Eating in Survival Town: Food in 1950s Atomic America


Tunc T. E.

COLD WAR HISTORY, vol.15, no.2, pp.179-200, 2015 (Journal Indexed in SSCI) identifier identifier

  • Publication Type: Article / Article
  • Volume: 15 Issue: 2
  • Publication Date: 2015
  • Doi Number: 10.1080/14682745.2014.950239
  • Title of Journal : COLD WAR HISTORY
  • Page Numbers: pp.179-200

Abstract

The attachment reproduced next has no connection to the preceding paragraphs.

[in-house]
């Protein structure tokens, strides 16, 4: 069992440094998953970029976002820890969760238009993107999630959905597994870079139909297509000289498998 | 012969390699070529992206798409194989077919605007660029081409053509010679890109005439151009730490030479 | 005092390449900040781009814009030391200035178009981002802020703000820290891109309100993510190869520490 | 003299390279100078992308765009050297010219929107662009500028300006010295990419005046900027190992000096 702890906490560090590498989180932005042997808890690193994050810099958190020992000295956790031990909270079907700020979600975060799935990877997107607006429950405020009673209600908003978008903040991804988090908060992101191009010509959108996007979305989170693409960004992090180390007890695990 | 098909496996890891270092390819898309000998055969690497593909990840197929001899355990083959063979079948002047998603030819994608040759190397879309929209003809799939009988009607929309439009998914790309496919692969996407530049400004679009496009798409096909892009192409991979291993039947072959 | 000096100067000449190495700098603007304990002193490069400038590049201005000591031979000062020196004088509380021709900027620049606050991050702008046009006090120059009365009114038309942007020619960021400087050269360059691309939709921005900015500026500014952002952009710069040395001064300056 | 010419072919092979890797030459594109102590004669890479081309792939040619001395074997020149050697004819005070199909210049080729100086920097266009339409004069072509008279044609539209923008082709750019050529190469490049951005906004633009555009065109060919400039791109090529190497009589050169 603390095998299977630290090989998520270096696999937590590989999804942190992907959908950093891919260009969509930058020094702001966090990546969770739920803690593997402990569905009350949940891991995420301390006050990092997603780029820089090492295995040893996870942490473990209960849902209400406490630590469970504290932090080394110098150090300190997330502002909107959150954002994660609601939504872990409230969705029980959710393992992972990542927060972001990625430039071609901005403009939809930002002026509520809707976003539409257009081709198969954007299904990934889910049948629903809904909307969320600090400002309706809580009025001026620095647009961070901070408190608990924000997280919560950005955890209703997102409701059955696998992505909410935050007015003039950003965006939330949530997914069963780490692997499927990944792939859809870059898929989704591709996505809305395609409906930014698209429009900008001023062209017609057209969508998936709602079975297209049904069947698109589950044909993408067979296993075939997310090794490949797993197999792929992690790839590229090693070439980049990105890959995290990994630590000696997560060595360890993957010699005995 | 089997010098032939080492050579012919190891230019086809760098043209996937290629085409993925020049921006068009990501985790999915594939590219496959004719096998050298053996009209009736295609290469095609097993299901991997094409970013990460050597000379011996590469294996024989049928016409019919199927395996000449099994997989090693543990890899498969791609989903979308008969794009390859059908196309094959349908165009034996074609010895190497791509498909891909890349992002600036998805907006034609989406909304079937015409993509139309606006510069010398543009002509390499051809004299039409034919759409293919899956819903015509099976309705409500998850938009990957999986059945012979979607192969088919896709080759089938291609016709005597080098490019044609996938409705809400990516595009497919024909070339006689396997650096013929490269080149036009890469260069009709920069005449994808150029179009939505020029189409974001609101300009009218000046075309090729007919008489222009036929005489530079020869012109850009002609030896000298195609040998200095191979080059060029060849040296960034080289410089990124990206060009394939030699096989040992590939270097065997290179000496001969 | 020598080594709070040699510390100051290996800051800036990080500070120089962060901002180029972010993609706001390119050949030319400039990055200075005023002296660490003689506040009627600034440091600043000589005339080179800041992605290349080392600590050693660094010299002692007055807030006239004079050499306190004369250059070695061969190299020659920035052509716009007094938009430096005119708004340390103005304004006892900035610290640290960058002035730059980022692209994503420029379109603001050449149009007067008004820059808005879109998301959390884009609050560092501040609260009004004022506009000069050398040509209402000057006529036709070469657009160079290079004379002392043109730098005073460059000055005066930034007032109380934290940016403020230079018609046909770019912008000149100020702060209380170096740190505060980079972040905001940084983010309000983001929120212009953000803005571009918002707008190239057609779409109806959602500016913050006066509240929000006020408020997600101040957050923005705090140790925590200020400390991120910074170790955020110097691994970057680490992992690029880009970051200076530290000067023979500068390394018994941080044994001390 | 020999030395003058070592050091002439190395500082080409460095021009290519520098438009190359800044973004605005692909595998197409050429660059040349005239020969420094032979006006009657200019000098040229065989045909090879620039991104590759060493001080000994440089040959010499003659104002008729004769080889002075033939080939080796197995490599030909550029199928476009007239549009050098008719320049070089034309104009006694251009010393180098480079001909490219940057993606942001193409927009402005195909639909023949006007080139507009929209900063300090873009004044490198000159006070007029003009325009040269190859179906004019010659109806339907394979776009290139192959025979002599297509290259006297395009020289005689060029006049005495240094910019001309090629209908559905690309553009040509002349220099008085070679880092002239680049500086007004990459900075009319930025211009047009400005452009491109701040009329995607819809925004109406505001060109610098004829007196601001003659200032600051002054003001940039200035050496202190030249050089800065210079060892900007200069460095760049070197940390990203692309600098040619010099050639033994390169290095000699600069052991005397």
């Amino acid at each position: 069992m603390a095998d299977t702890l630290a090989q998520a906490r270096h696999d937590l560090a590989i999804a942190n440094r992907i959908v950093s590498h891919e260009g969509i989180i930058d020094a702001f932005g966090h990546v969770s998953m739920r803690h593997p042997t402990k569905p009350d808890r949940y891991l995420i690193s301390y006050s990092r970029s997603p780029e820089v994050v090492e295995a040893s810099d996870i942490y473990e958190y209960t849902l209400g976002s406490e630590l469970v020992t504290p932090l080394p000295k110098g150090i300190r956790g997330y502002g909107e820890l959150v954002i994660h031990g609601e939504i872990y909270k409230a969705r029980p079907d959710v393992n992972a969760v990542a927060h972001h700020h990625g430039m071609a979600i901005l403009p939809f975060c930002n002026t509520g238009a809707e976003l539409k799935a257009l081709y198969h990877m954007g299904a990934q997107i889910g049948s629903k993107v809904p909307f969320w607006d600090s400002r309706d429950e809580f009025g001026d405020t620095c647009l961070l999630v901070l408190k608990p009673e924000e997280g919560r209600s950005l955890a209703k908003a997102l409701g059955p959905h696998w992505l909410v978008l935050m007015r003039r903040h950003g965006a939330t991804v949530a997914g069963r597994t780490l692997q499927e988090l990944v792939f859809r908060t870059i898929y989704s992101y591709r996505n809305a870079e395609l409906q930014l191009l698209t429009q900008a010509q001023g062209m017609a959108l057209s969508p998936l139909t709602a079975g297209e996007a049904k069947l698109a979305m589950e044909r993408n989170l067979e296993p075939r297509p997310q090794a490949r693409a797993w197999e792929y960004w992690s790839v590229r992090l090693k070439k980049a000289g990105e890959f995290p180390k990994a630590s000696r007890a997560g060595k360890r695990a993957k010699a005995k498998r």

Nuclear anxiety, as crafted and perpetuated by the United States Federal Civil Defense Administration's programmes, not only informed how, and what, Americans ate in the 1950s, but also contoured their relationship with food. This culinary-based nuclear anxiety was reflected in government-sponsored programmes such as Grandma's Pantry, advice concerning the content of bomb/fallout shelter food stashes, and the cookbooks of the period. The federal government's obsession with atomic age cuisine saturated everything, from its promotion of canned convenience foods, to the question of what would happen if a pantry were exposed to a nuclear explosion as was the case in Operation Cue, to what Americans put on their plates and in their martini glasses.